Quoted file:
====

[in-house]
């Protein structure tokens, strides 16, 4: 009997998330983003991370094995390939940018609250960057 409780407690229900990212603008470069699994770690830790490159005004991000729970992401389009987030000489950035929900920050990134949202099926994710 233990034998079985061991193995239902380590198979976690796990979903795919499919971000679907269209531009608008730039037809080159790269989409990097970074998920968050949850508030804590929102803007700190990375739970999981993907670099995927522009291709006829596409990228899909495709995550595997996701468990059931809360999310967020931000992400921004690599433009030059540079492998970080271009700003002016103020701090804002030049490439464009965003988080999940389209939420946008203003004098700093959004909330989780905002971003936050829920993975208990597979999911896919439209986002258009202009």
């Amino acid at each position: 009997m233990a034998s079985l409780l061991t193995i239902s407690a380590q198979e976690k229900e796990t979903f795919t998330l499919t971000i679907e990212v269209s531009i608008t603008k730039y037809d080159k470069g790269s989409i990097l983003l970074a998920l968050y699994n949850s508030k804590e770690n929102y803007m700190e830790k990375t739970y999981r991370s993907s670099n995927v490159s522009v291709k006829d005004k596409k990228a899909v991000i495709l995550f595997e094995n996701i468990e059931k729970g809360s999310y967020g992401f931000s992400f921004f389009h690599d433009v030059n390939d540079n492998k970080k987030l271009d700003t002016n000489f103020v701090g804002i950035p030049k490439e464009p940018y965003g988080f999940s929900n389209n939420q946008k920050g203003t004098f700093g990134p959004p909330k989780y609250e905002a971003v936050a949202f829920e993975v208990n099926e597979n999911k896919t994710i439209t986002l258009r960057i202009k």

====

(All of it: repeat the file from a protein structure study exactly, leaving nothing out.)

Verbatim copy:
[in-house]
């Protein structure tokens, strides 16, 4: 009997998330983003991370094995390939940018609250960057 409780407690229900990212603008470069699994770690830790490159005004991000729970992401389009987030000489950035929900920050990134949202099926994710 233990034998079985061991193995239902380590198979976690796990979903795919499919971000679907269209531009608008730039037809080159790269989409990097970074998920968050949850508030804590929102803007700190990375739970999981993907670099995927522009291709006829596409990228899909495709995550595997996701468990059931809360999310967020931000992400921004690599433009030059540079492998970080271009700003002016103020701090804002030049490439464009965003988080999940389209939420946008203003004098700093959004909330989780905002971003936050829920993975208990597979999911896919439209986002258009202009």
């Amino acid at each position: 009997m233990a034998s079985l409780l061991t193995i239902s407690a380590q198979e976690k229900e796990t979903f795919t998330l499919t971000i679907e990212v269209s531009i608008t603008k730039y037809d080159k470069g790269s989409i990097l983003l970074a998920l968050y699994n949850s508030k804590e770690n929102y803007m700190e830790k990375t739970y999981r991370s993907s670099n995927v490159s522009v291709k006829d005004k596409k990228a899909v991000i495709l995550f595997e094995n996701i468990e059931k729970g809360s999310y967020g992401f931000s992400f921004f389009h690599d433009v030059n390939d540079n492998k970080k987030l271009d700003t002016n000489f103020v701090g804002i950035p030049k490439e464009p940018y965003g988080f999940s929900n389209n939420q946008k920050g203003t004098f700093g990134p959004p909330k989780y609250e905002a971003v936050a949202f829920e993975v208990n099926e597979n999911k896919t994710i439209t986002l258009r960057i202009k």